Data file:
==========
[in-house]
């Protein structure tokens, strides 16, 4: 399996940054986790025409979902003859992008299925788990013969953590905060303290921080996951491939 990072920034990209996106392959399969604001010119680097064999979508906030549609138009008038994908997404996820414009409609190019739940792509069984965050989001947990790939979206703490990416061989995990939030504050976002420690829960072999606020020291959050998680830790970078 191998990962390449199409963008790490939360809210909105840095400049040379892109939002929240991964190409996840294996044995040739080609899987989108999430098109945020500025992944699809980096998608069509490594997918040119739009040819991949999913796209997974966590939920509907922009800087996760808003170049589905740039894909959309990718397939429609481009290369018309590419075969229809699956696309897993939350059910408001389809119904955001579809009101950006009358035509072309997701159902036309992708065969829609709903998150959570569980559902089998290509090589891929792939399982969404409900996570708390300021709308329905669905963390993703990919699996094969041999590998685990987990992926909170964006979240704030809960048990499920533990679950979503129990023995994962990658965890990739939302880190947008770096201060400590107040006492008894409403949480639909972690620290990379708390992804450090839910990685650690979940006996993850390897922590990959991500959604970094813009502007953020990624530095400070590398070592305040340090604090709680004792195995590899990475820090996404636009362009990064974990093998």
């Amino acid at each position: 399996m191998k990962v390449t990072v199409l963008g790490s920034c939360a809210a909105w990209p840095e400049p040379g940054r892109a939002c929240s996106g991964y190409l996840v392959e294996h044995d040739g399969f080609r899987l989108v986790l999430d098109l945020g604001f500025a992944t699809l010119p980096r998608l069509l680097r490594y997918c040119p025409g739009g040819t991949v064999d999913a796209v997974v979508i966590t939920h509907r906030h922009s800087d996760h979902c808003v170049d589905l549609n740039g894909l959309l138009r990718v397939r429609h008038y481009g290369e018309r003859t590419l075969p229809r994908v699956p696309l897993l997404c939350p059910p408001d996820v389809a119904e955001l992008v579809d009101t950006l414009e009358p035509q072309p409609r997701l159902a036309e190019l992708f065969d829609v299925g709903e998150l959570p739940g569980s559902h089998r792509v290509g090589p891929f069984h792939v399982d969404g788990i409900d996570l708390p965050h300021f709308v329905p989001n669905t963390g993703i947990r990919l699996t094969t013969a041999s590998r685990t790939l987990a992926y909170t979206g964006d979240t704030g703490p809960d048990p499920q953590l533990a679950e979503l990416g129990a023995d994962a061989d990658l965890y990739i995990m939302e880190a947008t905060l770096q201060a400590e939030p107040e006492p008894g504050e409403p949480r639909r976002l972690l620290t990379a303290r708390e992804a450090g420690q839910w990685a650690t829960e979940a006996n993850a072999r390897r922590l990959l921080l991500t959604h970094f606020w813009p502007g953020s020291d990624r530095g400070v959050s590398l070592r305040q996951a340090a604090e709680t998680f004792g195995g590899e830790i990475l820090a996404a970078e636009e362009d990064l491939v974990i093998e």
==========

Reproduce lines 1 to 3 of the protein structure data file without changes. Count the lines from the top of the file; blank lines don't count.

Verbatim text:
[in-house]
């Protein structure tokens, strides 16, 4: 399996940054986790025409979902003859992008299925788990013969953590905060303290921080996951491939 990072920034990209996106392959399969604001010119680097064999979508906030549609138009008038994908997404996820414009409609190019739940792509069984965050989001947990790939979206703490990416061989995990939030504050976002420690829960072999606020020291959050998680830790970078 191998990962390449199409963008790490939360809210909105840095400049040379892109939002929240991964190409996840294996044995040739080609899987989108999430098109945020500025992944699809980096998608069509490594997918040119739009040819991949999913796209997974966590939920509907922009800087996760808003170049589905740039894909959309990718397939429609481009290369018309590419075969229809699956696309897993939350059910408001389809119904955001579809009101950006009358035509072309997701159902036309992708065969829609709903998150959570569980559902089998290509090589891929792939399982969404409900996570708390300021709308329905669905963390993703990919699996094969041999590998685990987990992926909170964006979240704030809960048990499920533990679950979503129990023995994962990658965890990739939302880190947008770096201060400590107040006492008894409403949480639909972690620290990379708390992804450090839910990685650690979940006996993850390897922590990959991500959604970094813009502007953020990624530095400070590398070592305040340090604090709680004792195995590899990475820090996404636009362009990064974990093998």
């Amino acid at each position: 399996m191998k990962v390449t990072v199409l963008g790490s920034c939360a809210a909105w990209p840095e400049p040379g940054r892109a939002c929240s996106g991964y190409l996840v392959e294996h044995d040739g399969f080609r899987l989108v986790l999430d098109l945020g604001f500025a992944t699809l010119p980096r998608l069509l680097r490594y997918c040119p025409g739009g040819t991949v064999d999913a796209v997974v979508i966590t939920h509907r906030h922009s800087d996760h979902c808003v170049d589905l549609n740039g894909l959309l138009r990718v397939r429609h008038y481009g290369e018309r003859t590419l075969p229809r994908v699956p696309l897993l997404c939350p059910p408001d996820v389809a119904e955001l992008v579809d009101t950006l414009e009358p035509q072309p409609r997701l159902a036309e190019l992708f065969d829609v299925g709903e998150l959570p739940g569980s559902h089998r792509v290509g090589p891929f069984h792939v399982d969404g788990i409900d996570l708390p965050h300021f709308v329905p989001n669905t963390g993703i947990r990919l699996t094969t013969a041999s590998r685990t790939l987990a992926y909170t979206g964006d979240t704030g703490p809960d048990p499920q953590l533990a679950e979503l990416g129990a023995d994962a061989d990658l965890y990739i995990m939302e880190a947008t905060l770096q201060a400590e939030p107040e006492p008894g504050e409403p949480r639909r976002l972690l620290t990379a303290r708390e992804a450090g420690q839910w990685a650690t829960e979940a006996n993850a072999r390897r922590l990959l921080l991500t959604h970094f606020w813009p502007g953020s020291d990624r530095g400070v959050s590398l070592r305040q996951a340090a604090e709680t998680f004792g195995g590899e830790i990475l820090a996404a970078e636009e362009d990064l491939v974990i093998e």